I am also a former employee. Initially I was hired “off the street” as a “fronter”. A “fronter” is the sales person who first cold-calls on Dalbey’s “leads”. A sales lead is anyone who has purchased anything from the infomercials. The fronter’s job is to find the person’s “hot button” or motivation for purchasing any product. This information is passed on to the “closer” who exploits this hot button and up-sells to additional products or services (thousands of dollars). The sales tactic is used to exploit anyone that has fears (of the future, of the poor economy, of steady work, not enough income, providing for a family, paying for college education, etc). SO you see it is not limited to widows and old ladies but to anyone who is honest enough to reveal why they purchased or showed interest in Dalbey’s program. Not only are they scamming people who purchase the program, (because so few of their clients make any money at all), but they are also scamming the employees. Fronters are not told much about the program or what they were selling. In fact, during the years I spent there, Dalbey’s closers and management were proficient at keeping new hires in the dark about how the program worked, how “students” made money, or how realistic the “education” material prepared you for this industry. If you believe “let the buyer beware” then you will fit right in at this company. If you believe in “truth in advertising” then you will be happy to see Dalbey go out of business. As for me, once I became a “closer” and gained management’s confidence I began to better understand the skill set, the knowledge, and the connections one must have to put note a deal together. I began to understand that the general public had no chance at being successful at the “note business”. Equate it to the number of athletes that try to make it into pro-sports. Yes, a few make it, but the vast majority fail. It takes talent, coaching and the right breaks to make it. But in my experience, coaches are pretty honest about a person’s talent and ability to take it to the next level. However, no-one at Dalbey is going to explain the percentage of failures vs. the percentage of people that spent money on a industry that they cannot understand enough to succeed. No one at Dalbey is going to honestly reveal the big picture and what it takes to succeed. It’s like trying to become a heart surgeon by reading books. Maybe you can gain some knowledge but you will never become a successful heart surgeon. As for me, I would willing testify against a Dalbey “education”. (All you have to do is Google “Russ Dalbey” before you throw money at his program).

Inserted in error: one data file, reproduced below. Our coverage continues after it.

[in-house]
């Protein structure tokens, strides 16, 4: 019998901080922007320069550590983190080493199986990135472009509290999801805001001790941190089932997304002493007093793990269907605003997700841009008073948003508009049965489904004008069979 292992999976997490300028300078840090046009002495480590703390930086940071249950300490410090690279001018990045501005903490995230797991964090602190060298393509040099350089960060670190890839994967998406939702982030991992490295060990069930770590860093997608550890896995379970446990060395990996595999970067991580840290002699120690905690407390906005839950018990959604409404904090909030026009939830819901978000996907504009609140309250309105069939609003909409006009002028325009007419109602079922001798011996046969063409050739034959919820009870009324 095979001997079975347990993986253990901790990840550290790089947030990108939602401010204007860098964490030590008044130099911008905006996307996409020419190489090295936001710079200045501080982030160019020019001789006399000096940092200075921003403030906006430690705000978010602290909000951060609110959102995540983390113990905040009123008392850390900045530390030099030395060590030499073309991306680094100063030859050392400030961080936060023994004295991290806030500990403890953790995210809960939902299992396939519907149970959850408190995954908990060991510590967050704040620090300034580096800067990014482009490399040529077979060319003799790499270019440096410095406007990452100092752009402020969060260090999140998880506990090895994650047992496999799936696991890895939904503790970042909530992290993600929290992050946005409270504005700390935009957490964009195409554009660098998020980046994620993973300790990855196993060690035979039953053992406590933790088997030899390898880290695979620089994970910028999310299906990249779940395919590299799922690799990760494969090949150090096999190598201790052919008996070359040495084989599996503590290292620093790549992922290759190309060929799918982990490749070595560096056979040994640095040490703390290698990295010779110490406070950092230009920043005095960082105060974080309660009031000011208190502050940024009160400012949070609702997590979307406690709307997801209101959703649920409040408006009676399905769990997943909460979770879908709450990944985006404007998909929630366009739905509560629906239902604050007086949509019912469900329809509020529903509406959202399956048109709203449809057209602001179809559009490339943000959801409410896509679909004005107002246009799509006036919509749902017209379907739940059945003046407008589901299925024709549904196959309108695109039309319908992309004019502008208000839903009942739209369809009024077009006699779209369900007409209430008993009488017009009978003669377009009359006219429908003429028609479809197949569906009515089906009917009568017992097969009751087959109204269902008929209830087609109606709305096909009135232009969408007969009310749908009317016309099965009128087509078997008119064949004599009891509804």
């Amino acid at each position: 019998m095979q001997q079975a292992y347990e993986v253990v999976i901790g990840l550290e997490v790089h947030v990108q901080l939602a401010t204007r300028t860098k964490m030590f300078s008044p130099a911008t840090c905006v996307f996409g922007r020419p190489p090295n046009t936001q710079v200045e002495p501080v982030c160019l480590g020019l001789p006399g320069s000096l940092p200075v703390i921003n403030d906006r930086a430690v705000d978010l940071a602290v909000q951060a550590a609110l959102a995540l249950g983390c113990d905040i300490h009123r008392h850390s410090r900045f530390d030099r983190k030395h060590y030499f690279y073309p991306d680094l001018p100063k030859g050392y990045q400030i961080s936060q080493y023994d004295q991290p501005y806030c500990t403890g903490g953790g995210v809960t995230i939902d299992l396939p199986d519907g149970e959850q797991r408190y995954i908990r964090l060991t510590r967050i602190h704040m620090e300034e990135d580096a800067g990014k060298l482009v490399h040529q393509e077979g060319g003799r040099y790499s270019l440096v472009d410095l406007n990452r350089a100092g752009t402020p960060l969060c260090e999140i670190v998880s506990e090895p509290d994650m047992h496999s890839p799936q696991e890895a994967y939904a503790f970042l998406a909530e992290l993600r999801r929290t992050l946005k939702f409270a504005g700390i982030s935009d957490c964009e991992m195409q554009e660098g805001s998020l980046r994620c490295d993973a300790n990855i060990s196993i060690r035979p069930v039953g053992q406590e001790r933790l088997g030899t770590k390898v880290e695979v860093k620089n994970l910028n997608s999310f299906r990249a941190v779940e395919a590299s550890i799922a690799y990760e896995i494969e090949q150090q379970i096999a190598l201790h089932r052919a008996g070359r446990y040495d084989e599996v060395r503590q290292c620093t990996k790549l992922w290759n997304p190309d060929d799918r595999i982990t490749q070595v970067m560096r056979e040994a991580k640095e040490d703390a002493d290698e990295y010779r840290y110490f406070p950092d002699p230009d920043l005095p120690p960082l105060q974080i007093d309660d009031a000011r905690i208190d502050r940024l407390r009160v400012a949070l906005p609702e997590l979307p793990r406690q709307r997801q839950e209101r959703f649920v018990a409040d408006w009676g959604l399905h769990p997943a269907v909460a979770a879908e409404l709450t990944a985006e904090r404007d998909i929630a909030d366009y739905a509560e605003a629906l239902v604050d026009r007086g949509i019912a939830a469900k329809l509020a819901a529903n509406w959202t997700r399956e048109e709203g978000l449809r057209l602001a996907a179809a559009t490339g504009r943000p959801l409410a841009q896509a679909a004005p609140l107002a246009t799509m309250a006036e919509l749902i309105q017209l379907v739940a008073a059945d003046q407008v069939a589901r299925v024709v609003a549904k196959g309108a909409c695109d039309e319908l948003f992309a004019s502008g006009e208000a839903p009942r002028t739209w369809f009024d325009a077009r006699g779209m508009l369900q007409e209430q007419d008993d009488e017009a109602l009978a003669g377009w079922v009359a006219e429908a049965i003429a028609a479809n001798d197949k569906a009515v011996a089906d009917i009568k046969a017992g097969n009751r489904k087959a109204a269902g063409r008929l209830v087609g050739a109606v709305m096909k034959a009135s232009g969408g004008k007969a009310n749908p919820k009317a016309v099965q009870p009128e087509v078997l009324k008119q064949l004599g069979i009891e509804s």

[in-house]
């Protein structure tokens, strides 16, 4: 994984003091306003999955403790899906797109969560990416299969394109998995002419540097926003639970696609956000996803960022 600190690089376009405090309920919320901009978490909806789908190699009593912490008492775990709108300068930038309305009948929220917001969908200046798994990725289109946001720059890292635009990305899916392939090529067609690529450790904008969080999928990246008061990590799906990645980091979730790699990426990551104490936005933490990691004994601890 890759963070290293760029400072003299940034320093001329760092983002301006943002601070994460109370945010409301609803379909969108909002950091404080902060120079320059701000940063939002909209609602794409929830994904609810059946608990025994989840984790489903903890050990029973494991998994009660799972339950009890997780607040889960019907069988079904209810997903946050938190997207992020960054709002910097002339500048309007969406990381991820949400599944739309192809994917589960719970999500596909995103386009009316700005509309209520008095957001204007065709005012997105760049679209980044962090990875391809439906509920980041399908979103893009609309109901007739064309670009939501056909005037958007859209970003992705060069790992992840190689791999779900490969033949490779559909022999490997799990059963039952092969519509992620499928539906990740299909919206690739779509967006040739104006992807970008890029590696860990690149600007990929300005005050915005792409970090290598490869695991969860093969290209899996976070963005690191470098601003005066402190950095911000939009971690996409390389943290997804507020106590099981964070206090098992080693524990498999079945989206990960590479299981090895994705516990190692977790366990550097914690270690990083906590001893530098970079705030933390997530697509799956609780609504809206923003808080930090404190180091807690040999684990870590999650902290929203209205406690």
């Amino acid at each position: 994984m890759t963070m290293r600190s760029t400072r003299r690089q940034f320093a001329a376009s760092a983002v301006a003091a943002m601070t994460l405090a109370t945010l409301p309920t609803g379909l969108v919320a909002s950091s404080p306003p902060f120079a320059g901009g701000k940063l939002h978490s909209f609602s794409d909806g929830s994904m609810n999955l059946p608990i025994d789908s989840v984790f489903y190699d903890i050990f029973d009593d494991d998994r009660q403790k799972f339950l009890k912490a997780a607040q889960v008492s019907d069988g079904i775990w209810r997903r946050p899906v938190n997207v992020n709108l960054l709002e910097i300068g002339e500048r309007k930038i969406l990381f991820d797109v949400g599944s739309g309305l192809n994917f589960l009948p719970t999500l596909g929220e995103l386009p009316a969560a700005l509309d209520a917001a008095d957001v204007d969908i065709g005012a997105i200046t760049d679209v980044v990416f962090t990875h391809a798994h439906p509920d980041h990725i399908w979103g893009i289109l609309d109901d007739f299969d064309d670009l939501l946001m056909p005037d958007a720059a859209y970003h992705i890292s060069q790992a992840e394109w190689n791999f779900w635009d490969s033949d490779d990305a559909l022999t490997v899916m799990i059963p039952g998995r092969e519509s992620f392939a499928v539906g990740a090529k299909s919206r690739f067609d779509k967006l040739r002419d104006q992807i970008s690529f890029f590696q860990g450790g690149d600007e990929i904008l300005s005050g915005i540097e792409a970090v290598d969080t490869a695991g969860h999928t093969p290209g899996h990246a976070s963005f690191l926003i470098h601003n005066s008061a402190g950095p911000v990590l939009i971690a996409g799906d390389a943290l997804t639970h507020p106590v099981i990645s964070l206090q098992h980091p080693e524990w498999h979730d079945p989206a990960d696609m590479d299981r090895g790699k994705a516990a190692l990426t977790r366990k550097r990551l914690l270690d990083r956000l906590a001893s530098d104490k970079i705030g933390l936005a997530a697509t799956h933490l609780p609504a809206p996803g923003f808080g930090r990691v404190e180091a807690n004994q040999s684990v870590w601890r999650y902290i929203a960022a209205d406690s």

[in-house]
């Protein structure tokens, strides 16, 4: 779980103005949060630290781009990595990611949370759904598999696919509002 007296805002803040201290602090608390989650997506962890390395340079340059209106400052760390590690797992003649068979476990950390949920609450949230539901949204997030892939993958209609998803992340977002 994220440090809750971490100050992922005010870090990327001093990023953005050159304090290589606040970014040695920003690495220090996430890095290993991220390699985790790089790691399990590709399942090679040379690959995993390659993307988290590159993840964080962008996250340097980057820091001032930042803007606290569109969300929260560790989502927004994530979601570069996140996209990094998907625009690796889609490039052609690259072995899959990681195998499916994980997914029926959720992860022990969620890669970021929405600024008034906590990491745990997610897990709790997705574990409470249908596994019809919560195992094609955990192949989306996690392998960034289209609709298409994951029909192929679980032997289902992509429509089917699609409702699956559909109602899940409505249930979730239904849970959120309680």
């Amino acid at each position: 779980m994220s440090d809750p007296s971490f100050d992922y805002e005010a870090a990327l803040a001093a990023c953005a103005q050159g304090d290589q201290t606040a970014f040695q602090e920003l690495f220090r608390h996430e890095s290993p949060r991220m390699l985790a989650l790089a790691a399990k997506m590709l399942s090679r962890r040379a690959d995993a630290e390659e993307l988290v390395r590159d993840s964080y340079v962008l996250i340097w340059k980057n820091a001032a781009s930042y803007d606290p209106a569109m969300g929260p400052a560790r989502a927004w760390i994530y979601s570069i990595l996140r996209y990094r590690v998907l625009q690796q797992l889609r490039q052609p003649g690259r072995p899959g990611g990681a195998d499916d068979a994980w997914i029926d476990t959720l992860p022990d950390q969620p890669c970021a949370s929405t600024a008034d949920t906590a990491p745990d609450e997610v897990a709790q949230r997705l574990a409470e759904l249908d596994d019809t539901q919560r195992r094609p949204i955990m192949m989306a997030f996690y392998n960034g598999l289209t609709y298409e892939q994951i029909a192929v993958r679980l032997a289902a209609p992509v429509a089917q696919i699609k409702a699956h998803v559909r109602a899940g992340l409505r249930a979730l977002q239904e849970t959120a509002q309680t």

9. Gary Tisor says: